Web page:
Like its story, the music in this game is mostly absent purely just to give a little edge onto players like myself hearing into the environment haunting rustles, music box, rewarding key ringings, and enemies heavy breathing alongside their own distinct footsteps as they are looking for me, my heartbeat, and the occasional slightly disturbing childlike creepy music. In addition to industrial and filtered violin-like sounds being played when the Oogie Boogie bosses give me chases like Tom and Jerry. I am actually fine with it and think it’s more of a subtle approach aka less is more catch to it- allowing me to feel the perfect timed adrenaline rush yet at the same time would not realize that there is actual music being played on the background. It is fine in the overall sounds department however getting killed in this game feels a wee bit lackluster as the song just fades away immediately.
What I Liked
- Graphics – Pretty spooky fairytale-like designs. Good use of dim lighting that brings out the atmosphere.
- Soundtrack – Subtle approach and well-timed music being played to add tension as well as rewarding moments. Bosses each have different breathing and footsteps to give a sense of alertness.
- More variation in gameplay, a few interesting enemy designs, environment puzzles, light combat mechanics, and boss fight solutions.
What I Wished Was Better
- The story only picks up at the end, making the previous chapters felt like filler episodes.
- Variations in solutions and mechanics picked up in previous chapters should be followed through a bit more instead of tossing it aside.
- In the main menu – Chapter selection should not have just start from the beginning and have multiple mini-chapters to relive different moments.
- There should be multiple ways to solve scenarios rather than a linear style approach.
- Otherworldly residents should be trickier/smarter in AI, making full use of their own environment they live in and laying more traps to catch me.
- Otherworldly residents and their henchmen should make use of their environment to kill me off or chew me down as they caught me with strong stinger sounds instead of fading out fast, giving me less breathing space.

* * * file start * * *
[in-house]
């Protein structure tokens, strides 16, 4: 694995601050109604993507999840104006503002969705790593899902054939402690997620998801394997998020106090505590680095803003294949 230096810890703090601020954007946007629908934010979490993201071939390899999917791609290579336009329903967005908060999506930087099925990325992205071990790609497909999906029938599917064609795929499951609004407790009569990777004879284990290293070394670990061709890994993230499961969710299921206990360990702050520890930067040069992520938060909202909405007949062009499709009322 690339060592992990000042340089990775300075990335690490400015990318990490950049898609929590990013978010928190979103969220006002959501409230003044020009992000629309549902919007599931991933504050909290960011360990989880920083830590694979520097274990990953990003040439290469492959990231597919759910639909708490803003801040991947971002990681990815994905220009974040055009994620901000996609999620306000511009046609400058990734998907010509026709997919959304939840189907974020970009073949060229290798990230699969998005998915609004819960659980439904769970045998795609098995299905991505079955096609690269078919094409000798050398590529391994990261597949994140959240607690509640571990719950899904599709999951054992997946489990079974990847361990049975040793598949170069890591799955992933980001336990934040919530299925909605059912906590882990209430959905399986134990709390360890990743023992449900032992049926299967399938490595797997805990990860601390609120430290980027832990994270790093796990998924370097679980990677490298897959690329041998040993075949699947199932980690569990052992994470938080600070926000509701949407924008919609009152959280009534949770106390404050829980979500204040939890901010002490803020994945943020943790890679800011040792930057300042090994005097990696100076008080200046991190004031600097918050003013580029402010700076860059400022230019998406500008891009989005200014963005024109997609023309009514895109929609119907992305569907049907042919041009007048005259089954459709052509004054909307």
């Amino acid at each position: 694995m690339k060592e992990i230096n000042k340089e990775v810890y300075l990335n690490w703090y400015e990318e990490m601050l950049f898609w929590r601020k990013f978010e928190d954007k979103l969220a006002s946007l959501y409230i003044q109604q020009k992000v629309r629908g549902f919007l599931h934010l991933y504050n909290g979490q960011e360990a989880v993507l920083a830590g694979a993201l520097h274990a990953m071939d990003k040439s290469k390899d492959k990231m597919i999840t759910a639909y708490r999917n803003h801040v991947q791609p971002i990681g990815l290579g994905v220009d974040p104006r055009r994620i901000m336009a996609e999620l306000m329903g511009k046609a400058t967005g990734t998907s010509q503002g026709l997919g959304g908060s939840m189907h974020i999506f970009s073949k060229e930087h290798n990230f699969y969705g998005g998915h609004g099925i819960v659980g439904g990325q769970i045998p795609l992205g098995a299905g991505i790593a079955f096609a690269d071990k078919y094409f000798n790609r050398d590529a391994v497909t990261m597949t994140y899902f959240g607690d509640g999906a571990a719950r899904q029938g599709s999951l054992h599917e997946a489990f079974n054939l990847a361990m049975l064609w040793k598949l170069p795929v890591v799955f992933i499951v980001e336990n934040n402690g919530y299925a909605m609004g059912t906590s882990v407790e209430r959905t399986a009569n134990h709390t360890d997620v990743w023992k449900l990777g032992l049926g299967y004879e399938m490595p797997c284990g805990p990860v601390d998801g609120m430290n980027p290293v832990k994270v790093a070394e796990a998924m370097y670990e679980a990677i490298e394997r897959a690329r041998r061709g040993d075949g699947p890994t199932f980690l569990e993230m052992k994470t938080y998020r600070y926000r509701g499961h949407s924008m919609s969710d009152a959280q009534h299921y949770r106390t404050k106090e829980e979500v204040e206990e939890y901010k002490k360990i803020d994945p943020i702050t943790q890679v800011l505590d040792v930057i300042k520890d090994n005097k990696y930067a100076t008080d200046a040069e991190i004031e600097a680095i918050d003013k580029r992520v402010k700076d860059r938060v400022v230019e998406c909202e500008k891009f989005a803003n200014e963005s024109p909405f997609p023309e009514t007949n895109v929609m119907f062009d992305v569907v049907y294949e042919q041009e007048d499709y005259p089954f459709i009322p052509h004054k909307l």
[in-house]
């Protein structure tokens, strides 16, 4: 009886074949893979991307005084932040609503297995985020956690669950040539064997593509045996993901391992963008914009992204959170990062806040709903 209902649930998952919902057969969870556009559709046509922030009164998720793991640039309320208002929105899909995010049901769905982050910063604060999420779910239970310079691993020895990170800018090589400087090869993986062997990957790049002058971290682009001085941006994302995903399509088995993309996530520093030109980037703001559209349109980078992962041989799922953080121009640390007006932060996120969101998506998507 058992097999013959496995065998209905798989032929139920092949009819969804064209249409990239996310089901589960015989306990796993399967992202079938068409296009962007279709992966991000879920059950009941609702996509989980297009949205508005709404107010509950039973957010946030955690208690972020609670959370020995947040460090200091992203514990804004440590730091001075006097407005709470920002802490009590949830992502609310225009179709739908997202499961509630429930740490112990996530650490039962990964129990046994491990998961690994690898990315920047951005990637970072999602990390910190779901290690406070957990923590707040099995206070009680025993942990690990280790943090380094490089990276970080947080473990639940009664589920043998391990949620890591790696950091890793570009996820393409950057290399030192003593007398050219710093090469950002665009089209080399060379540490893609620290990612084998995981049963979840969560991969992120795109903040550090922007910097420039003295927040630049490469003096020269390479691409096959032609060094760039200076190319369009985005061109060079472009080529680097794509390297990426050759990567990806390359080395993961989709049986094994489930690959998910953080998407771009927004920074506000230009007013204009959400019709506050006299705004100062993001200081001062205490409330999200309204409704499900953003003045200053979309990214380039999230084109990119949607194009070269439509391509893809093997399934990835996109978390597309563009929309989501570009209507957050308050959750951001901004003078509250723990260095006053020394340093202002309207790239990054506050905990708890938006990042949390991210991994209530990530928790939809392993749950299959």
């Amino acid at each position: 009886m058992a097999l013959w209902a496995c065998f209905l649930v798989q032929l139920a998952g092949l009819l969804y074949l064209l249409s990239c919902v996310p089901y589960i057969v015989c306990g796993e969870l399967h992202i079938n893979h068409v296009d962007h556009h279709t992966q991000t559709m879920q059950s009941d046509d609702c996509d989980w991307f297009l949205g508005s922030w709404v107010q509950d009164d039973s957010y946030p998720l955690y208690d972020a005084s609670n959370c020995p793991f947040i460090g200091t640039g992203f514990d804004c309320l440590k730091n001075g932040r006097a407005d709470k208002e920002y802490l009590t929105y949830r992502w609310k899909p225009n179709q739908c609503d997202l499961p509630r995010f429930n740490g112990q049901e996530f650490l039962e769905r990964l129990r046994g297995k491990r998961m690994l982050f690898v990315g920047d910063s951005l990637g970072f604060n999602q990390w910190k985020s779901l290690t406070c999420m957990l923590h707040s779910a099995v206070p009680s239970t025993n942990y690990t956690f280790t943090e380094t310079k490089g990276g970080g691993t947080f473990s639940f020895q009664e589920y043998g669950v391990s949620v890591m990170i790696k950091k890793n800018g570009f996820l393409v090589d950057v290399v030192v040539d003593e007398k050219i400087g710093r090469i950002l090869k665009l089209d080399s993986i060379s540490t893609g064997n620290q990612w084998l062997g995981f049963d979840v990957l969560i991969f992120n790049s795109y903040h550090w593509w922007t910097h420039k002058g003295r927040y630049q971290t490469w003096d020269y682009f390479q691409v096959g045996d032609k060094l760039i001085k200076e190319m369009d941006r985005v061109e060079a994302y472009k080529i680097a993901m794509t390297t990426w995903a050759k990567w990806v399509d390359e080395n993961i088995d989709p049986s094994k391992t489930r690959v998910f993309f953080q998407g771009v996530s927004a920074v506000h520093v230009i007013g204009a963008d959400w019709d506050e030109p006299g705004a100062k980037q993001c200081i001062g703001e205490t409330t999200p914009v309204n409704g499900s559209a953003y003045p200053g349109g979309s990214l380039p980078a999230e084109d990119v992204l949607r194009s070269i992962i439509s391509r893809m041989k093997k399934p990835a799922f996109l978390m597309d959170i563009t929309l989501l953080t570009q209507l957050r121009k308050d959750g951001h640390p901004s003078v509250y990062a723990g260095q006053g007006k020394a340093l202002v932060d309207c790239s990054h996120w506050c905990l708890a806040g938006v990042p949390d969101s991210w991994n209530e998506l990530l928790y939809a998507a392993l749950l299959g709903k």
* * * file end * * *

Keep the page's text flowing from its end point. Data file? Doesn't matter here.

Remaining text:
- Storywise and Gameplay – The chapters should and can be more interconnected by the static transmission of the television and have residents from the previous chapter invading me, adding more depth into past mechanics and solutions.
- Bugs are a few but felt plenty in a linear game from jittery models, objects and the odd visual camera pans to game blocker bugs.
- Nitpicking wise with Six on my side- There should be a bit more mechanics in the tag team other than pushing larger objects, pulling me up, or pushing me up to higher heights. Something like distracting enemies and using more objects in the background to assist me more in solving the current environmental puzzles.
Verdict – The thrill of being chased
When I first saw the second game in the trailers, I think to myself ‘if this is an actual escape room, what would I get with my 30 dollars worth?’, the answer after playing this game is extreme cardio. The game isn’t as horrifying as it sounds and advertised. The main meat of the game is actually the suspenseful thrill of sneaking, hiding, and being chased by large-sized fanboys. Everything else felt like a good looking side dish in between with a bit more needful tweaks to make it a worthwhile experience. The game in itself has quite a number of locations, enemies, mechanics, and environmental solutions. As I play along, things will run up my mind like ‘is this object still pushable? pullable?, could I still climb on this rack, shelves, and that? and the most famous questions of all ‘Is this still a jumpable gap?‘ as previous solutions made earlier are not always applicable in the current chapter. In the end, the game forces me to experiment with the current surroundings alongside its objects, die a few times, and repeat again until I get what the game actually wants me to actually do.
After that, the game only picks up the slack at the very last two chapters of the game with a bit more unique gameplay, feasible storyline, and enjoyable boss fights. Overall I would recommend this a buy to the fans of the series out there but a hold on for any newcomers to come for at least a month or two until the game is able to sort its bugs out with new patches for a better experience. FYI as a platformer based game, this game’s original score is 8.5 to me but with those pesky bugs, it’s a…